Informing Policy through Convenings, Conflict Analysis, and Expert Engagement

USIP convenes U.S. government and nongovernment stakeholders to address various aspects of Syria’s complex conflict. In 2018, USIP was mandated by Congress to facilitate the bipartisan Syria Study Group, which was established to develop a forward-looking military and diplomatic strategy for Syria. The Group’s Final Report represented a bipartisan consensus on U.S. policy on the Syrian conflict. USIP has also brought together government and nongovernment actors to address the complex challenges embedded in Syria’s Al Hol displacement camp. We inform policymakers and legislators in Washington through private briefings, conflict analysis, congressional testimony, and private roundtables. USIP informs practitioners and the public through research, media interviews, and public events on Syria and related issues.

Reducing Tensions Between Refugees and Hosts

Neighboring countries struggle to host Syrian refugees. In Jordan and Lebanon, USIP has helped local and international organizations train young Syrians and host communities on how to cultivate cooperative relationships. USIP has also supported education for journalists in Lebanon on conflict-sensitive reporting.

Related Publications

The Best Hope for Sustained De-escalation in Syria

The Best Hope for Sustained De-escalation in Syria

Wednesday, November 18, 2020

By: Mona Yacoubian

As the conflict in Syria approaches its 10th anniversary, a holistic political settlement encompassing the entirety of the country is unlikely in the near to medium term. More than eight years of diplomatic initiatives have yielded only limited results. The two principal tracks—the Geneva and the Astana/Sochi processes—are running up against the complexity of the conflict and an emboldened Assad regime; neither process is sufficient on its own to generate momentum toward a lasting political settlement for the whole of Syria. However, creatively bridging these two processes could bring greater stability to those areas of Syria still beyond the Assad regime’s control, assuaging the suffering of some Syrians, and potentially serving as a building block for a longer-term settlement.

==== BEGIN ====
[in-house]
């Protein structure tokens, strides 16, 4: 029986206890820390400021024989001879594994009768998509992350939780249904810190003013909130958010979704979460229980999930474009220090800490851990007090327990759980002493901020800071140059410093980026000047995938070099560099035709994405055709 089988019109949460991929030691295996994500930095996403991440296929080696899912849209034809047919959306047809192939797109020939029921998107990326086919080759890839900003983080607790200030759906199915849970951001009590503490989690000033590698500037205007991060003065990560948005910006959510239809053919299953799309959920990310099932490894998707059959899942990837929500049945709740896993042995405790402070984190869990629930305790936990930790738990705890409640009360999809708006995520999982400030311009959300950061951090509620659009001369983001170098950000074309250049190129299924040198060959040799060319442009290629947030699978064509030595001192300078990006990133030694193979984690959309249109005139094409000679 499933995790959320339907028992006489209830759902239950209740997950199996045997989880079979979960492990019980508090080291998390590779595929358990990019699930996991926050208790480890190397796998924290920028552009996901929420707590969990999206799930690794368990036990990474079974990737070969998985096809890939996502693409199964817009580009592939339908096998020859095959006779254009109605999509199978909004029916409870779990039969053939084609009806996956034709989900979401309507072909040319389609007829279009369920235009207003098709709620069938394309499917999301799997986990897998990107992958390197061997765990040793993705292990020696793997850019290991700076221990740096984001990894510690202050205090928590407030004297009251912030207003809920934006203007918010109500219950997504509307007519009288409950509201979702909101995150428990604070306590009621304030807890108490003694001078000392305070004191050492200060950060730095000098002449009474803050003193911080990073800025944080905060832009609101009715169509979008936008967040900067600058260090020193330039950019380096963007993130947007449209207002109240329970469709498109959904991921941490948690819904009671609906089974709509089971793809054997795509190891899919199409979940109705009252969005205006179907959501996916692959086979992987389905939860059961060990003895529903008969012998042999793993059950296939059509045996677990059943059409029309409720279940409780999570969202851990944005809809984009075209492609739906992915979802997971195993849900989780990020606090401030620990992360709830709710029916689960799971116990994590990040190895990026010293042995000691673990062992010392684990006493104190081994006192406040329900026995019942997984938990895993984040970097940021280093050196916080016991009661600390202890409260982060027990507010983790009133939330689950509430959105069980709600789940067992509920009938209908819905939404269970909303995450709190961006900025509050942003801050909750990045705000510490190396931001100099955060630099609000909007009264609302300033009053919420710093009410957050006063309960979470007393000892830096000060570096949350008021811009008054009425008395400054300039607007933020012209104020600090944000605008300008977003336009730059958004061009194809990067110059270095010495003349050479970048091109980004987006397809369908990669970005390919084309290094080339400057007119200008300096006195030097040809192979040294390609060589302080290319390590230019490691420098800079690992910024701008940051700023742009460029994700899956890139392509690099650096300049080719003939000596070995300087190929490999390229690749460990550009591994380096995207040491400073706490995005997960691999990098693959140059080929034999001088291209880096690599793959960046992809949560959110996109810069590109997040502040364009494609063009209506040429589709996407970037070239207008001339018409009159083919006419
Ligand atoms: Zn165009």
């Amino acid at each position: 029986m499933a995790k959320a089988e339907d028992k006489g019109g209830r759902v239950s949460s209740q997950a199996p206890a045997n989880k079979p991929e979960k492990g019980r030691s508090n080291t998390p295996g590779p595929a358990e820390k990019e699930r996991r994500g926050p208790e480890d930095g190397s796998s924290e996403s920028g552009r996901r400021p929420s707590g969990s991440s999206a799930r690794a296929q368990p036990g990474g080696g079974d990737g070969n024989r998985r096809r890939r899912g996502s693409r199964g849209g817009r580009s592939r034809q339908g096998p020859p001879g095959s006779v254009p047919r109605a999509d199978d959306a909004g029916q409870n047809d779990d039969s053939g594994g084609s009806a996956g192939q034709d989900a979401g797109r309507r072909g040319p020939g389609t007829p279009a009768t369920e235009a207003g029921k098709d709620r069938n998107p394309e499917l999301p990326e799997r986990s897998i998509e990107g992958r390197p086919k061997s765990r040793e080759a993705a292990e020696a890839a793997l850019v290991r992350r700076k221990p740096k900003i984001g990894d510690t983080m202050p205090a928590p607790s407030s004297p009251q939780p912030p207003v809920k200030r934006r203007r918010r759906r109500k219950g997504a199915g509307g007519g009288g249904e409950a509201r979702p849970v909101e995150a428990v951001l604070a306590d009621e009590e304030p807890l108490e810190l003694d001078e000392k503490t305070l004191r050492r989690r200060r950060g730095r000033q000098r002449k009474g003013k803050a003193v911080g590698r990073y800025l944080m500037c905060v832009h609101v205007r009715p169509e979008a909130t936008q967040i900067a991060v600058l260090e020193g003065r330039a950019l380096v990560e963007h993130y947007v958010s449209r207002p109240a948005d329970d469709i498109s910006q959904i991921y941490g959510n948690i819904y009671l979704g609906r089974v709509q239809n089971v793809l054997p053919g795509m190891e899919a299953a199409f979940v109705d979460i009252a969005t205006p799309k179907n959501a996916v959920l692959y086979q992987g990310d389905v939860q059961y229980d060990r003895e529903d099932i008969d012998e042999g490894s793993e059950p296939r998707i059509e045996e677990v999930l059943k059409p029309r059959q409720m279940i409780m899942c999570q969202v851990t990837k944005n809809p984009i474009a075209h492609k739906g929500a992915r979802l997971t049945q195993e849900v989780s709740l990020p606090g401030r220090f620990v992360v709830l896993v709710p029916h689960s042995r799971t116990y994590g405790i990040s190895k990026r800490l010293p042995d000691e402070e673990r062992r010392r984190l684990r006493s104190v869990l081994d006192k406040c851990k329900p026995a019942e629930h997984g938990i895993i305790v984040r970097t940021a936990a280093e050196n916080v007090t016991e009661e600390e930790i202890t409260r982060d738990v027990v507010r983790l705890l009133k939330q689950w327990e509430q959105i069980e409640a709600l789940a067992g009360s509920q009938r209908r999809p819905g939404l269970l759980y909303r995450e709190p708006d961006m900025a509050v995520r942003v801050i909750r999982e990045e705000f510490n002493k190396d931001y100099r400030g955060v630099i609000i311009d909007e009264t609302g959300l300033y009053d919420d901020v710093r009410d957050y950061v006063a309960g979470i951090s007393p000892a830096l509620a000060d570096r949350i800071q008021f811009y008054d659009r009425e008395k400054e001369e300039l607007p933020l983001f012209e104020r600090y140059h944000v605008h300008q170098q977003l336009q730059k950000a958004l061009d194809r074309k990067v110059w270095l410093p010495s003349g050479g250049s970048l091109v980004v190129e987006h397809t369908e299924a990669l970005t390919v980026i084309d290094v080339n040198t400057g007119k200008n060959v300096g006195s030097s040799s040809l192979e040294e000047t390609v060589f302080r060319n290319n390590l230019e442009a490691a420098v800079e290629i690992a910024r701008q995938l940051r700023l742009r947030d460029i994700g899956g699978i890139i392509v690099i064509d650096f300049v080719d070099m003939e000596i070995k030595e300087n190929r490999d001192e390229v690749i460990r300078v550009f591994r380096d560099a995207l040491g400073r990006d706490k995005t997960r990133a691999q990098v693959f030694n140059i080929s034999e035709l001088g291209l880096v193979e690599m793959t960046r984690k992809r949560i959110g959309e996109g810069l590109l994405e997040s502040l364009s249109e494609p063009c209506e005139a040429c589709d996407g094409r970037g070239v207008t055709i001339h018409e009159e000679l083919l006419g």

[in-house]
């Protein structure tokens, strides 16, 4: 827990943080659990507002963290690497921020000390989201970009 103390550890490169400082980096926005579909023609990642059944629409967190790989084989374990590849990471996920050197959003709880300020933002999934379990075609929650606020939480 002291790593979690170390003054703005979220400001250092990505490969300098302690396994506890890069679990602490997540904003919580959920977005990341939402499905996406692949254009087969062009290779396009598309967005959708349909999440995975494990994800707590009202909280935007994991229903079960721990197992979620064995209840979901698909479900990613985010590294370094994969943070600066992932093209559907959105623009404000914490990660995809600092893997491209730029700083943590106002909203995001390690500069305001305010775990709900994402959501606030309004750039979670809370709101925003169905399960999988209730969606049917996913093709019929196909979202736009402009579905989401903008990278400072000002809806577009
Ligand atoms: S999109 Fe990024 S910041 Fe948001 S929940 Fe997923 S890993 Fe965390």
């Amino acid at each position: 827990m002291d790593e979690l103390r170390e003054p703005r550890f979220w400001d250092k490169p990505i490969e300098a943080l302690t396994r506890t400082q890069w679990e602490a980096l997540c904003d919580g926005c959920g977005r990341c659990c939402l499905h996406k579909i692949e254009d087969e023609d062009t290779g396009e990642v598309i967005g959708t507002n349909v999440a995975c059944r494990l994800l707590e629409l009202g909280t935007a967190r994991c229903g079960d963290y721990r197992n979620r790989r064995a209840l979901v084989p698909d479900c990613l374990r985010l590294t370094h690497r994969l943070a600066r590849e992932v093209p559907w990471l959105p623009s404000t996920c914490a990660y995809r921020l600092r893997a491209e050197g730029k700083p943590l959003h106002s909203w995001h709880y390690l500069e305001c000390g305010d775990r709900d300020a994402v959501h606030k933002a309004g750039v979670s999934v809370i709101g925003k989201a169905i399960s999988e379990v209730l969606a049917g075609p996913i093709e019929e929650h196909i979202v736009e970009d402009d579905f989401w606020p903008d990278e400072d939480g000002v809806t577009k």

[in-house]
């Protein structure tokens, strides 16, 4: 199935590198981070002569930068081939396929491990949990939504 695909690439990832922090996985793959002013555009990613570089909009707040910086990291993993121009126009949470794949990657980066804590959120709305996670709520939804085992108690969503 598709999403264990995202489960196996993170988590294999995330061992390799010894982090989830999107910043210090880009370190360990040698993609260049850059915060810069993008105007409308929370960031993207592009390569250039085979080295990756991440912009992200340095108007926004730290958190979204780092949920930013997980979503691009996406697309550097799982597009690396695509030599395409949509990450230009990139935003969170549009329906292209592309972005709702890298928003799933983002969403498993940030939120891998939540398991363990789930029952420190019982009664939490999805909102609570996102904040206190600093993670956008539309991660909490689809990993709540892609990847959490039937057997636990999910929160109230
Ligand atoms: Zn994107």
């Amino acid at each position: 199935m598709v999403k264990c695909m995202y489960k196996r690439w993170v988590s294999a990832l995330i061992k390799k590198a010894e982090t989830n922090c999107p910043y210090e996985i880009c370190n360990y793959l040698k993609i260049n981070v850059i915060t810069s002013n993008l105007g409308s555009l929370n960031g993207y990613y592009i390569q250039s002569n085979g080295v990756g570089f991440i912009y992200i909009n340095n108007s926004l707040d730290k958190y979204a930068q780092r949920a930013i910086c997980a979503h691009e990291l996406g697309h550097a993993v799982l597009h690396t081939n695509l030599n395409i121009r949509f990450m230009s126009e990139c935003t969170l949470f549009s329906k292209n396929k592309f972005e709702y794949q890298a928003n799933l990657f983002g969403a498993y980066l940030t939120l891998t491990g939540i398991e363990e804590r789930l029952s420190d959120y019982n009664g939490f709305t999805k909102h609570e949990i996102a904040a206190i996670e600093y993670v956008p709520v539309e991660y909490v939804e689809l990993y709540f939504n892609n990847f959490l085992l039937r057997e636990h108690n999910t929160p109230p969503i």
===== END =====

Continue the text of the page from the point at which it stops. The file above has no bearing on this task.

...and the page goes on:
Type: Analysis and Commentary

Conflict Analysis & Prevention

Can Syrians Who Left ISIS Be Reintegrated into Their Communities?

Can Syrians Who Left ISIS Be Reintegrated into Their Communities?

Wednesday, October 21, 2020

By: Mona Yacoubian ; Chris Bosley; Leanne Erdberg Steadman

More than a year since the territorial defeat of ISIS, the region is still reeling in the wake of the self-styled caliphate’s destruction. Kurdish authorities operate two dozen detention facilities in northeast Syria holding thousands of former ISIS fighters. On October 5, Kurdish authorities in charge of al-Hol said they would free the 24,000 Syrians in the camp, where conditions have become increasingly unsustainable. USIP’s Mona Yacoubian, Chris Bosley, and Leanne Erdberg Steadman look at what led to the decision to release these Syrians and the challenges ahead for reintegrating them into their communities.

Type: Analysis and Commentary

Reconciliation; Violent Extremism

ISIS Determined to Make a Comeback—How Can it Be Stopped?

ISIS Determined to Make a Comeback—How Can it Be Stopped?

Thursday, August 13, 2020

By: Ashish Kumar Sen

The Islamic State (ISIS), which was driven from its strongholds in Syria and Iraq over a year ago, is determined to regain territory in the region. It will take a combination of military and financial pressure, attention to public grievances, and the repatriation and rehabilitation of people who lived or fought with ISIS—as well as those who were subjugated by them—to foil the militant group’s ambitions, according to senior U.S. officials. This already tall ask has been made even more challenging by the outbreak of the COVID-19 pandemic.

Type: Analysis and Commentary

Violent Extremism